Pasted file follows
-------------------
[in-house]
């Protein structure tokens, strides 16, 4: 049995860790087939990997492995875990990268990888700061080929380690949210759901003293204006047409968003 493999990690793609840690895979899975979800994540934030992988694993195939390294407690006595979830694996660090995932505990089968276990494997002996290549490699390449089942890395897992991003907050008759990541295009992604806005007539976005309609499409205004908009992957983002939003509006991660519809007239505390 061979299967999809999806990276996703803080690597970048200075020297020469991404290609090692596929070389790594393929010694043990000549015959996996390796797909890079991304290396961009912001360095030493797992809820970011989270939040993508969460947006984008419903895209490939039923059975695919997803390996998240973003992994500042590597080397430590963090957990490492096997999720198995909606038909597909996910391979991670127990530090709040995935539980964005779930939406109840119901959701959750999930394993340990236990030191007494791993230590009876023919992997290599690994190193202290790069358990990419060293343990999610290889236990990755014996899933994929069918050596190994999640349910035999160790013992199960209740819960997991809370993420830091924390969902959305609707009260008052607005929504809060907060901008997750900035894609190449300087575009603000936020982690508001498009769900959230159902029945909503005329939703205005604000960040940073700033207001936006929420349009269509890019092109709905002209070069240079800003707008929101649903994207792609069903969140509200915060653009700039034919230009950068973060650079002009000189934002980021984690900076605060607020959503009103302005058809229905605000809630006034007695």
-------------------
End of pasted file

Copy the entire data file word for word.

[in-house]
């Protein structure tokens, strides 16, 4: 049995860790087939990997492995875990990268990888700061080929380690949210759901003293204006047409968003 493999990690793609840690895979899975979800994540934030992988694993195939390294407690006595979830694996660090995932505990089968276990494997002996290549490699390449089942890395897992991003907050008759990541295009992604806005007539976005309609499409205004908009992957983002939003509006991660519809007239505390 061979299967999809999806990276996703803080690597970048200075020297020469991404290609090692596929070389790594393929010694043990000549015959996996390796797909890079991304290396961009912001360095030493797992809820970011989270939040993508969460947006984008419903895209490939039923059975695919997803390996998240973003992994500042590597080397430590963090957990490492096997999720198995909606038909597909996910391979991670127990530090709040995935539980964005779930939406109840119901959701959750999930394993340990236990030191007494791993230590009876023919992997290599690994190193202290790069358990990419060293343990999610290889236990990755014996899933994929069918050596190994999640349910035999160790013992199960209740819960997991809370993420830091924390969902959305609707009260008052607005929504809060907060901008997750900035894609190449300087575009603000936020982690508001498009769900959230159902029945909503005329939703205005604000960040940073700033207001936006929420349009269509890019092109709905002209070069240079800003707008929101649903994207792609069903969140509200915060653009700039034919230009950068973060650079002009000189934002980021984690900076605060607020959503009103302005058809229905605000809630006034007695």